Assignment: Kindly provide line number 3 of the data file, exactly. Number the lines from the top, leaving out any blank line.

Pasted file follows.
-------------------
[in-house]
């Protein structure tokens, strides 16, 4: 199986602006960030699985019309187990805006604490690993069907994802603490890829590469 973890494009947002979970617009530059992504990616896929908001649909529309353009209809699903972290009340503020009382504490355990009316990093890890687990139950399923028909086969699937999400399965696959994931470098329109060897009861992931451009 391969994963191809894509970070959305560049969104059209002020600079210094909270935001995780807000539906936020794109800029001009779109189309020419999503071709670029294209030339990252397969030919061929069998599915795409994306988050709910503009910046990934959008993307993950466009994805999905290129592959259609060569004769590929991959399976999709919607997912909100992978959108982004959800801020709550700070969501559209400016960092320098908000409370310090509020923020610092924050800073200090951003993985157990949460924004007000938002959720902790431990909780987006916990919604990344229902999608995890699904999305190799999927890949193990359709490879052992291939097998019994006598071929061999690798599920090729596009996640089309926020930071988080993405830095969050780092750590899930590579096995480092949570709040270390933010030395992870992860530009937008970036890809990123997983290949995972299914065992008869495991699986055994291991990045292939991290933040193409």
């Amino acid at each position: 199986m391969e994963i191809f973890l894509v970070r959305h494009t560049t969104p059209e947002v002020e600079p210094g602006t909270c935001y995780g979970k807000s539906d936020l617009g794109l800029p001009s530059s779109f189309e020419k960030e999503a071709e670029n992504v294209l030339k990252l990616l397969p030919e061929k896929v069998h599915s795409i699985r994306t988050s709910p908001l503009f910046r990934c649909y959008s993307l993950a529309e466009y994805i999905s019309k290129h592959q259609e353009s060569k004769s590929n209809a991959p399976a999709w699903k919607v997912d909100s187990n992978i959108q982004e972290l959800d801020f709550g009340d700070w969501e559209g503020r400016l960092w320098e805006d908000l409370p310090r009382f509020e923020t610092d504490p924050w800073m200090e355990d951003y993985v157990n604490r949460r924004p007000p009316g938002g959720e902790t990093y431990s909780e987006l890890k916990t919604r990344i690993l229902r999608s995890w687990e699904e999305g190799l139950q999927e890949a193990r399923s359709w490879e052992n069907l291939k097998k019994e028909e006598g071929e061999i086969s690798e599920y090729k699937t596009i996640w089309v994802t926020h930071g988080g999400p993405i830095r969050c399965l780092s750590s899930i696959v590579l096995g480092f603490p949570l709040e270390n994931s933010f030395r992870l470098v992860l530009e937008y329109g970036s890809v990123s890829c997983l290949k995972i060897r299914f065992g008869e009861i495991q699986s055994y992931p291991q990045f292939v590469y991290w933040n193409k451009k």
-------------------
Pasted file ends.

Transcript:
């Amino acid at each position: 199986m391969e994963i191809f973890l894509v970070r959305h494009t560049t969104p059209e947002v002020e600079p210094g602006t909270c935001y995780g979970k807000s539906d936020l617009g794109l800029p001009s530059s779109f189309e020419k960030e999503a071709e670029n992504v294209l030339k990252l990616l397969p030919e061929k896929v069998h599915s795409i699985r994306t988050s709910p908001l503009f910046r990934c649909y959008s993307l993950a529309e466009y994805i999905s019309k290129h592959q259609e353009s060569k004769s590929n209809a991959p399976a999709w699903k919607v997912d909100s187990n992978i959108q982004e972290l959800d801020f709550g009340d700070w969501e559209g503020r400016l960092w320098e805006d908000l409370p310090r009382f509020e923020t610092d504490p924050w800073m200090e355990d951003y993985v157990n604490r949460r924004p007000p009316g938002g959720e902790t990093y431990s909780e987006l890890k916990t919604r990344i690993l229902r999608s995890w687990e699904e999305g190799l139950q999927e890949a193990r399923s359709w490879e052992n069907l291939k097998k019994e028909e006598g071929e061999i086969s690798e599920y090729k699937t596009i996640w089309v994802t926020h930071g988080g999400p993405i830095r969050c399965l780092s750590s899930i696959v590579l096995g480092f603490p949570l709040e270390n994931s933010f030395r992870l470098v992860l530009e937008y329109g970036s890809v990123s890829c997983l290949k995972i060897r299914f065992g008869e009861i495991q699986s055994y992931p291991q990045f292939v590469y991290w933040n193409k451009k």